Court papers filed in federal court in Washington by a State Department investigator show two Algerian women came forward separately to say they had been sexually assaulted by the man while at his home in Algiers, where he was stationed.
The court documents identify the man as Andrew Warren. He has not been charged with a crime. An affidavit submitted by an investigator in November sought to search Warren's computer for evidence of past sexual assaults.
A congressional official familiar with the case said Wednesday the man was employed by the CIA in Algiers until he was recalled in the wake of the investigation.
The official spoke on condition of anonymity because he was not authorized to discuss the investigation. The case was first reported by ABC News.
The affidavit is careful not to say exactly who the man works for, other than the U.S. government. The document says Warren has been assigned to Algiers since 2007.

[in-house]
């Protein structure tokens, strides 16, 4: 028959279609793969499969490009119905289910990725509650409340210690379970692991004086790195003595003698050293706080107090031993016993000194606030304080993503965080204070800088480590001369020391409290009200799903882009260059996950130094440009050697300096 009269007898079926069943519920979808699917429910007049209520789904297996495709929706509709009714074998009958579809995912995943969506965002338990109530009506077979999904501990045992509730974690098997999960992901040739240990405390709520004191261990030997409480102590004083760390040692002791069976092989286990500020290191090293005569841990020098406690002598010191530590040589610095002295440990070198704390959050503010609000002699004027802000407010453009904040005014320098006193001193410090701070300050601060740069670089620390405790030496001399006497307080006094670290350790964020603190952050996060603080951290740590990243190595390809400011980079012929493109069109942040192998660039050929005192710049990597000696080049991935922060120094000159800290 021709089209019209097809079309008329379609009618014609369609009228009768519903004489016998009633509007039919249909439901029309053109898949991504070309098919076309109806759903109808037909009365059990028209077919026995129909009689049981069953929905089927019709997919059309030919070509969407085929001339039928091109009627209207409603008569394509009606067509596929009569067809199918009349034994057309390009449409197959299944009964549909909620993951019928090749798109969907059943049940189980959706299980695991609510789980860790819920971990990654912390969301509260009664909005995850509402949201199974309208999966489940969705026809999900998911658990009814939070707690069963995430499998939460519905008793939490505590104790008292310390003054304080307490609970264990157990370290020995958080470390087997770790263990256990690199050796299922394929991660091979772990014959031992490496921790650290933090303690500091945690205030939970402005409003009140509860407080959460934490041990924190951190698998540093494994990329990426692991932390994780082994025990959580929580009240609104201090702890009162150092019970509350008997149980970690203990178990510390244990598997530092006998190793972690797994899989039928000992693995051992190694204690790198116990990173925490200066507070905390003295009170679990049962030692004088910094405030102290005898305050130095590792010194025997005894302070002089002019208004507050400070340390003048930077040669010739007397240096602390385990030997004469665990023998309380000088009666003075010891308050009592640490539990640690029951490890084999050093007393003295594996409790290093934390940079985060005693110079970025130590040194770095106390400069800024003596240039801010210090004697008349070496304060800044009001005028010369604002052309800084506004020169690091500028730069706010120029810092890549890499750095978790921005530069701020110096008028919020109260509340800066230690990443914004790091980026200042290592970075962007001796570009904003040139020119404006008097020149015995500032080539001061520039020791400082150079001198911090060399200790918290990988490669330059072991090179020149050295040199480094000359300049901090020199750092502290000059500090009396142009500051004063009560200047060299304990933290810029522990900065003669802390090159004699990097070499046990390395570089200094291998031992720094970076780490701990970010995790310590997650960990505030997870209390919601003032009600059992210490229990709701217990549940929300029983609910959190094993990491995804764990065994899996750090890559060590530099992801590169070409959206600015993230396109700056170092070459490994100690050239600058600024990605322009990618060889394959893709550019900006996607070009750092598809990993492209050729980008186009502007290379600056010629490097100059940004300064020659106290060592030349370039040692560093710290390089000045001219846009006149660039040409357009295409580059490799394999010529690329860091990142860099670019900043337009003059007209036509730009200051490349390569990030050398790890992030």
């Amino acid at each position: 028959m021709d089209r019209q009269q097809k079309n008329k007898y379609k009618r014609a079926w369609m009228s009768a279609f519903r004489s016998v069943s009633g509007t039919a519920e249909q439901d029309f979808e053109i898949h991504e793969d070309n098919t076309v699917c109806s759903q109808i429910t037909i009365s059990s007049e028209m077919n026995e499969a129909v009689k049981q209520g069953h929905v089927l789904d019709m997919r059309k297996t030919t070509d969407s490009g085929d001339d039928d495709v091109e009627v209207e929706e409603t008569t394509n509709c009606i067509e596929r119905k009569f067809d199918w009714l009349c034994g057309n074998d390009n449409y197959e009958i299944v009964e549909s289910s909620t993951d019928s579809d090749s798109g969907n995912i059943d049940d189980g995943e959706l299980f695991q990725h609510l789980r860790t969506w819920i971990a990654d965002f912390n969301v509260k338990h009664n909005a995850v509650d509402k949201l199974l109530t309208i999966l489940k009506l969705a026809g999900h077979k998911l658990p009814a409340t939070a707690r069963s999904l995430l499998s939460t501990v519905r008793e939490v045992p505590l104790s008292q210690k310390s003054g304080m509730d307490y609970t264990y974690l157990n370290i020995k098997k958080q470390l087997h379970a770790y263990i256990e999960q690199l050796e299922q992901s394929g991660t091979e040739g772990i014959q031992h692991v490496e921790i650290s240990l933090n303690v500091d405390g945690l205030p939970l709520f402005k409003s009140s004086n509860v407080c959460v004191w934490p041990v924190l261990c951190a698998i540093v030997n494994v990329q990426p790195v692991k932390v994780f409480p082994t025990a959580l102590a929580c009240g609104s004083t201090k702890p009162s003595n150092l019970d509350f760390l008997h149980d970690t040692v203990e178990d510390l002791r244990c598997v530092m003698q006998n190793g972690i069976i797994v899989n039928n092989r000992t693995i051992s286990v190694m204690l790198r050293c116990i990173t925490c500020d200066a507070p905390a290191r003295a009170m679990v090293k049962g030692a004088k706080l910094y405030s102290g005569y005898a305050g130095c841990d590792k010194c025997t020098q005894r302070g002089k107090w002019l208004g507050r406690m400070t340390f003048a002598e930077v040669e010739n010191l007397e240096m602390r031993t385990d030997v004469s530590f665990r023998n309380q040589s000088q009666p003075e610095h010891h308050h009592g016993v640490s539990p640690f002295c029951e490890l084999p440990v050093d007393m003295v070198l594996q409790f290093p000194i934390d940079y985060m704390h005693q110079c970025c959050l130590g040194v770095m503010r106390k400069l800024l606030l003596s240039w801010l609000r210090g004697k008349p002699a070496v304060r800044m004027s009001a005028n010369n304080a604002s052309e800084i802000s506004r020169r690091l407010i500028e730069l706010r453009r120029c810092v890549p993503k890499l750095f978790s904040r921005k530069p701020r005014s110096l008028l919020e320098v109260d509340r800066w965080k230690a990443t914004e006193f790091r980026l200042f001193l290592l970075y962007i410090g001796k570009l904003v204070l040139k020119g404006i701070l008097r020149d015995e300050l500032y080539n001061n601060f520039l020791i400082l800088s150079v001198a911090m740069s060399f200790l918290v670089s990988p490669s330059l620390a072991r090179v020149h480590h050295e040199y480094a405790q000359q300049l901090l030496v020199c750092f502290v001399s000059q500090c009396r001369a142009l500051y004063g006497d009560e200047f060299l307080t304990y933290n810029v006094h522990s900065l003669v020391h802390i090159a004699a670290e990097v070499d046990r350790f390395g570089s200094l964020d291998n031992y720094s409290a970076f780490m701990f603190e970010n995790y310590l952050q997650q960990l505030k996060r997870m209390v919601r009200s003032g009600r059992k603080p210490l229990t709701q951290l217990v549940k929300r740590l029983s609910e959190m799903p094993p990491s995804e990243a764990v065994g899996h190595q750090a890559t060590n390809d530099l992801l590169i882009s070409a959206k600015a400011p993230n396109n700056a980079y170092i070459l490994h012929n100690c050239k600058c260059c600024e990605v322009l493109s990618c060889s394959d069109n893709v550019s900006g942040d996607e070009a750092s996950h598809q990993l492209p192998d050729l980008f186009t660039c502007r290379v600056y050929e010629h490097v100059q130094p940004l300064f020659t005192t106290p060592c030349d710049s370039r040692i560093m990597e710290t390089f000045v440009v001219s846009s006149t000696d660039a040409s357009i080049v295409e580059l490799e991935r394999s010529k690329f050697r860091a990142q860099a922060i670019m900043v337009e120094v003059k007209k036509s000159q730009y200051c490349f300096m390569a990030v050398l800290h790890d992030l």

One of the Algerian women claimed that she was drinking at a party at the man's home when something made her suddenly ill and she passed out. She awoke believing she had had intercourse, but with no memory of having done so.
The affidavit says a second woman approached embassy staff in 2008 claiming that the man had sexually assaulted her at his home. Both women reported the incidents months after they occurred.
State Department spokesman Robert Wood said the man in question has returned to the United States while the government investigates.
"The United States takes very seriously any accusations of misconduct involving any U.S. personnel abroad," said Wood, referring further questions to the Justice Department, which declined to comment.